The re-formed Senior Council, itself a renewed tradition, weighed in on the pot issue. The Council decided to declare the pot the "symbol of the freshman class." Members of the Council also discussed making the pot mandatory for participation in Homecoming events, but eventually tabled the issue.
Wabash’s archives have plenty of the history of the pot. It was first mentioned in the minutes of the Student Council (the early predecessor of the Senior Council) in its May 9, 1918 minutes. The Council created a committee to investigate possible designs for a potential uniform cap for freshmen. The Council’s May 21, 1918 minutes note that the committee "recommended [a] green cap with red button and red-bordered bill." Then, the Council adopted the "green cap with scarlet button and scarlet visor" as the permanent freshman cap. In the same meeting, the Council resolved that all students would remove their hats as a salute to the flag when entering campus. The January 6, 1919 minutes show that the Council agreed to place an order with W.C. Murphy and Co. for the hats. The Council fixed the price of the cap at one dollar.
The Student Council established the Vigilance Committee on October 4, 1920, which was responsible for enforcing the various rules placed on freshmen. The Council later expanded the membership of this committee to include all seniors.
The pot seems to have enjoyed a healthy life until the turmoil of the late sixties and early seventies. In the fall of 1968 the Freshman Orientation Program, previously known as Freshman Indoctrination, became officially voluntary by pronouncement of the Student Senate. Admitting failure, the Senior Council had already dissolved itself in March of ’68.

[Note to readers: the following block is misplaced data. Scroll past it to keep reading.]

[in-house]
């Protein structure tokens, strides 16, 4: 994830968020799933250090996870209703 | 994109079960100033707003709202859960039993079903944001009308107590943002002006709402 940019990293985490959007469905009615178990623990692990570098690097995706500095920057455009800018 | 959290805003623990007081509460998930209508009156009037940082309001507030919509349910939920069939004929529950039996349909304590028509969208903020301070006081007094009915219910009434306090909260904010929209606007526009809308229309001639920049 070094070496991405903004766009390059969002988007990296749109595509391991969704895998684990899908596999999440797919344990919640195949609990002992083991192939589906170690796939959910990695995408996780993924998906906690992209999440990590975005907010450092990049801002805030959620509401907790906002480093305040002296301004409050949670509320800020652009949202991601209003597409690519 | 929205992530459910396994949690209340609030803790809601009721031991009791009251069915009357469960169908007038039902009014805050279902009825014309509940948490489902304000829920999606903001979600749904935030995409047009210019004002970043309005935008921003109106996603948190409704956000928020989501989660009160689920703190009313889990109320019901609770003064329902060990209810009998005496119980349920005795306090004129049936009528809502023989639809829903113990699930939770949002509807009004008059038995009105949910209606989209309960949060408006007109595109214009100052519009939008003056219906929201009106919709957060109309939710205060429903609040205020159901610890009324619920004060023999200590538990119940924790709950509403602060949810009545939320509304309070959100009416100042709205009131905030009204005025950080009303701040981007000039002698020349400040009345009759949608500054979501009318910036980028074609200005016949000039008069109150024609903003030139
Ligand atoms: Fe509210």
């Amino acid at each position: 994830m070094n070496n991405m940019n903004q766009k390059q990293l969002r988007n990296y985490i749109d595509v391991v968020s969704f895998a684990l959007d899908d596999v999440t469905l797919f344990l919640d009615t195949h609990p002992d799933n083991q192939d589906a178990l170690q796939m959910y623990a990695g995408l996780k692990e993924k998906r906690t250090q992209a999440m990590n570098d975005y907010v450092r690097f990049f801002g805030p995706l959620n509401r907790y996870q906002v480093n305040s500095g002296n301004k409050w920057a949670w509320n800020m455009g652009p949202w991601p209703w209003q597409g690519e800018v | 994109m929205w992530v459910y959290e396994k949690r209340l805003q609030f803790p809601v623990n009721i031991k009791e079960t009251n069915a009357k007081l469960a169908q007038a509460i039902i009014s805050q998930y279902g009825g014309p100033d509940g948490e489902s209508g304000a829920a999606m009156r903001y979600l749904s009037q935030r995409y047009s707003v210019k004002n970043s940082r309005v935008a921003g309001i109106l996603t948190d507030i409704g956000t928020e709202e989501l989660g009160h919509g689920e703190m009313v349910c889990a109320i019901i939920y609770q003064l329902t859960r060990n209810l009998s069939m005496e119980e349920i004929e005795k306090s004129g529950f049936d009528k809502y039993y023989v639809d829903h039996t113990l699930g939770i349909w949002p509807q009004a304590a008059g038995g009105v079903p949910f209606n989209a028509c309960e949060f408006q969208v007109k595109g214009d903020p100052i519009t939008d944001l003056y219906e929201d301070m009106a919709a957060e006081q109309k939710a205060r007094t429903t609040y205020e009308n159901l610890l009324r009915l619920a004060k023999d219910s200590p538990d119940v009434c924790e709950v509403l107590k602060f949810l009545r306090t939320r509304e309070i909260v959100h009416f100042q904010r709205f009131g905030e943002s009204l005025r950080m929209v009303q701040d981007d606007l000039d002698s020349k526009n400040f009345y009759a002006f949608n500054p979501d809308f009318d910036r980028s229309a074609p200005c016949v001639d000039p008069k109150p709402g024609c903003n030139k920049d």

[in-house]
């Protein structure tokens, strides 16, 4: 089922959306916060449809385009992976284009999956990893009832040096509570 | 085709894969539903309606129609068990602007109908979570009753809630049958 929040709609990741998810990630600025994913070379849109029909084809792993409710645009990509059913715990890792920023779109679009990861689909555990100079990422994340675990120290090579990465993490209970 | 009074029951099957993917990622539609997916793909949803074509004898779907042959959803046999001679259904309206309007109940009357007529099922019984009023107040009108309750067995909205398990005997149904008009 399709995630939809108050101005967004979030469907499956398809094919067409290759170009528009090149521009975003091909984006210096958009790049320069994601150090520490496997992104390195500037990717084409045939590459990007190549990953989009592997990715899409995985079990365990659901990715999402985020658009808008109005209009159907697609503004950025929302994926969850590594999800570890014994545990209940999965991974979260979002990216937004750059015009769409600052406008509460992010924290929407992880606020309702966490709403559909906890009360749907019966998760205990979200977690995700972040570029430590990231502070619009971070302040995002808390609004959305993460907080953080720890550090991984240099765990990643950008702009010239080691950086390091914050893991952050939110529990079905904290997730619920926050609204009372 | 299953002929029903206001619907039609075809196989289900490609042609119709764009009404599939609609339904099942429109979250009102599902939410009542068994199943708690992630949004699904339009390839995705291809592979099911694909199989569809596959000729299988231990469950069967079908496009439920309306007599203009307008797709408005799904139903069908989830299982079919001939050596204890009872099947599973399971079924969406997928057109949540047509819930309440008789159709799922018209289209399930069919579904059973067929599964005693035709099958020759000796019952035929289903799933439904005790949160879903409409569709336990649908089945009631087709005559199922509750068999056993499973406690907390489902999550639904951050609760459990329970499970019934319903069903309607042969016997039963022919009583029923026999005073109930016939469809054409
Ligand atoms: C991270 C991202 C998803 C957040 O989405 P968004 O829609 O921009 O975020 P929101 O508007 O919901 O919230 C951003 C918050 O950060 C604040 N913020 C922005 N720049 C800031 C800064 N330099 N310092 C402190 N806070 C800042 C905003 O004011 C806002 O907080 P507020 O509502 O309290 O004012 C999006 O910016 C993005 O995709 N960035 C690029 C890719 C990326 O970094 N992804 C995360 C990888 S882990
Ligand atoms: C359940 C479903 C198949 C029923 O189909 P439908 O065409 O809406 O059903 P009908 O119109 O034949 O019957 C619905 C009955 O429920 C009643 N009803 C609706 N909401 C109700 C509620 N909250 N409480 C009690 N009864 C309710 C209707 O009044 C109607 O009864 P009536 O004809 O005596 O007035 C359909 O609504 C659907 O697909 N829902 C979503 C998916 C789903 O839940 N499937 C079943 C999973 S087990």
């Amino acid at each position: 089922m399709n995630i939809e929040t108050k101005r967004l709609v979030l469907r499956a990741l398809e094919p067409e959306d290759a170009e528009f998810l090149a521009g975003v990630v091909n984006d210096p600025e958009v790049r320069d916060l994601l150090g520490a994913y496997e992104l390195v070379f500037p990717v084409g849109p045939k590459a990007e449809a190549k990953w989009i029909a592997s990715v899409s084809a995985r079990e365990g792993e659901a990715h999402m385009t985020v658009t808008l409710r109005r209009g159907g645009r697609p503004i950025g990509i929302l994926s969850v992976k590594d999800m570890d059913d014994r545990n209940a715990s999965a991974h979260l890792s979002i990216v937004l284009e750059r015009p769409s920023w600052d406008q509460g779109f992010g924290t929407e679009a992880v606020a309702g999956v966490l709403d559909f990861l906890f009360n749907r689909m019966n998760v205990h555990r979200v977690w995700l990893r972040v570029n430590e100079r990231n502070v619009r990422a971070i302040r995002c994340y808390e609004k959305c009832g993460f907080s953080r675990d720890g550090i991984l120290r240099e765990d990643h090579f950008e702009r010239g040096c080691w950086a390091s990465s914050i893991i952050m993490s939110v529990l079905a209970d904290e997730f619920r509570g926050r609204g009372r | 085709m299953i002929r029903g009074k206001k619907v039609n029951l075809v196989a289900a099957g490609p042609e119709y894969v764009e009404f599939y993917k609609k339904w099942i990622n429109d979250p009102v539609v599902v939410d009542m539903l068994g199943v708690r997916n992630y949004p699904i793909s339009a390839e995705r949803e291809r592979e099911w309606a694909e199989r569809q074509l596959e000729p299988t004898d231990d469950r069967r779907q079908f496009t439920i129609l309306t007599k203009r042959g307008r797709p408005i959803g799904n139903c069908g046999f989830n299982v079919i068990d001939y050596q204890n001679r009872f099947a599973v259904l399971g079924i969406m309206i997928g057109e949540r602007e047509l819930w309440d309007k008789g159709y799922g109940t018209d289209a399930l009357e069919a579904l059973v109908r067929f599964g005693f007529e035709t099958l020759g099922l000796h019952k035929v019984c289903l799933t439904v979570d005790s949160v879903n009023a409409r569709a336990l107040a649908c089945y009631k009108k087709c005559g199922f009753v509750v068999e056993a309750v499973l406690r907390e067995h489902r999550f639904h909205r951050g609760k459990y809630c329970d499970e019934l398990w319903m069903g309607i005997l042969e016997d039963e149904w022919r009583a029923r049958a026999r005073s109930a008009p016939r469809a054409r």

The previous fall (1967), a group of well-organized independent freshmen had succeeded in undermining the Council’s program. Five students refused to participate in Freshman Sing (now Chapel Sing), effectively proving that the program only worked because freshmen voluntarily participated in it. The Bachelor concurred and ran an editorial claiming that the Council’s Freshman Orientation program was, for all intents and purposes, optional.
In January of 1968, the editor of The Bachelor wrote an editorial bemoaning the passage of Wabash traditions. He placed much of the blame on the President of the College, Ron Clark, for failing to back the Council. Punishments (such as green tights) remained part of the code for the Fall of 1968, even though the Orientation became officially optional for the first time and the Student Senate eliminated the W haircut on September 13 of the same year.
The Orientation program for the fall of 1970, when the Student Senate re-wrote the former Senior Council’s orientation plan, finally made all the provisions optional. The statement on the pot read: "Freshmen will be encouraged to secure and wear pots."
Unlike Freshman Sing, the transition to a pot-less freshman class was gradual. Alumni who attended school at the time note they just faded away, a contrast to the pot’s sudden re-appearance on campus.
"We have sold out of our original order of 150 and have reordered," Bachner said about the bookstore’s efforts to keep the pot in stock. "A reunion group has already ordered for this fall. I don't know if this is a passing notion for freshman or if the tradition has been renewed after nearly 40 years."